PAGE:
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Can Israel Win In Gaza?

I wrote a couple of posts over the weekend that mostly dealt with the morality of Israel's incursion into Gaza, which I think is beyond question. The wisdom, on the other hand, is very much open to doubt. The Washington Post had a good news analysis yesterday making the case against:

Over the past four years, Israel has sought to block the Palestinians from using some of their most devastating, close-range tactics: suicide bombings and small arms in guerrilla-style strikes. Those kinds of attacks were favored by Palestinians during the second intifada, or uprising, earlier this decade, and were effective in killing Israelis. But they are much more difficult to pull off today. ...

Flying high over Gaza with sophisticated missile-evasion technology at their fingertips, Israeli airmen are largely out of range of Hamas attacks; not so for the soldiers, who could find themselves fighting Hamas block to block through Gaza's densely packed cities.

"The technological advantage we have is more demonstrable in the air. Not so much on the ground," Ben-Israel said.

Some analysts said that a ground invasion was not necessary if the goal is to destroy Hamas's military capabilities. Israeli airstrikes have destroyed tunnels used to funnel weapons and supplies, and demolished the houses and offices of Hamas leaders, killing two senior officials.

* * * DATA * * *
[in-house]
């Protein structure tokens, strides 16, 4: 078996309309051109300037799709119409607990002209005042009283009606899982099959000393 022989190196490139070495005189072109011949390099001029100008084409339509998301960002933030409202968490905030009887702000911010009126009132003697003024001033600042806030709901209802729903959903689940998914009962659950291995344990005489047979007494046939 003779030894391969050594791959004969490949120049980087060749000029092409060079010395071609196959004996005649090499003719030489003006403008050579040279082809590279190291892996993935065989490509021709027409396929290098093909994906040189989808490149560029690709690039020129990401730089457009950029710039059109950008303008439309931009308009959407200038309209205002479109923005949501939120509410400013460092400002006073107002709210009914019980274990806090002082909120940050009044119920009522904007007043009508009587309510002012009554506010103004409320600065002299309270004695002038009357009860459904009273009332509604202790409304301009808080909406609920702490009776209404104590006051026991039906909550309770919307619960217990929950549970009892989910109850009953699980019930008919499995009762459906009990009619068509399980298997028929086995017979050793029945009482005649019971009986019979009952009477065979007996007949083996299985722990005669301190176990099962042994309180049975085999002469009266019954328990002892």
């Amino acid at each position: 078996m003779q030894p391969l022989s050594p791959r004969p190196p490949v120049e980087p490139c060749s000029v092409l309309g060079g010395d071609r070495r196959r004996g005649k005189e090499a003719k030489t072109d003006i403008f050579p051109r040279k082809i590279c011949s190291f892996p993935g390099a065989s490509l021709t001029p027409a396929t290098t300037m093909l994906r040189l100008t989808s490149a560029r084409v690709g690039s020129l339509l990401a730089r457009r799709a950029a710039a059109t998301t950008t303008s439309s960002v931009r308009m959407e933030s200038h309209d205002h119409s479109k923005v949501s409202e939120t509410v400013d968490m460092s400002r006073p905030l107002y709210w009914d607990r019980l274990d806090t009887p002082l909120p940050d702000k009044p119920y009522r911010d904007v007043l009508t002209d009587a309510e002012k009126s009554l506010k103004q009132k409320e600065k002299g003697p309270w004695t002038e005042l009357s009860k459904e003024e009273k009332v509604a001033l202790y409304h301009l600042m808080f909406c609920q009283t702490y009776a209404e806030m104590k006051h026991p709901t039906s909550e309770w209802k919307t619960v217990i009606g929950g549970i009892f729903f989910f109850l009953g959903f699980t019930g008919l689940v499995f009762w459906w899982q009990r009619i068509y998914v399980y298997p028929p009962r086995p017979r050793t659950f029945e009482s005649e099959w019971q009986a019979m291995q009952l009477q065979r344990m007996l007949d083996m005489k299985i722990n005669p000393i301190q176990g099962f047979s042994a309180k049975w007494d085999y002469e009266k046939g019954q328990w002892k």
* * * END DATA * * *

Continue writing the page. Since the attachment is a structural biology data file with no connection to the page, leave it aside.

"The war in Kosovo was won from the air," said Hirsh Goodman, a senior fellow at the Institute for National Security Studies at Tel Aviv University, and a journalist for many years. "Here, Hamas has got nowhere to go and nowhere to get supplies from. They're firing whatever they can, but they've shot their wad.

Bottom line: A ground assault looks like it will bring marginally greater benefits but massively higher costs.

One thing that gives me hesitate to embrace this conclusion too strongly is, actually, the 2006 Lebanon war. That example is being cited as a cautionary tale, included by the above Post analysis. But I think the war was less than a total fiasco.Hezbollah has stopped firing rockets into northern Israeli cities, which was a primary goal of the invasion. It's true that Hezbollah gained political capital and a place in Lebanon's government. But that, too, has benefits. Before 2006, Hezbollah could strike Israel from Lebanon, and the Lebanese government had no accountability. Now, if Hezbollah fires rockets, those rockets will have a return address. Obviously this conclusion is subject to revision pending future events.

--Jonathan Chait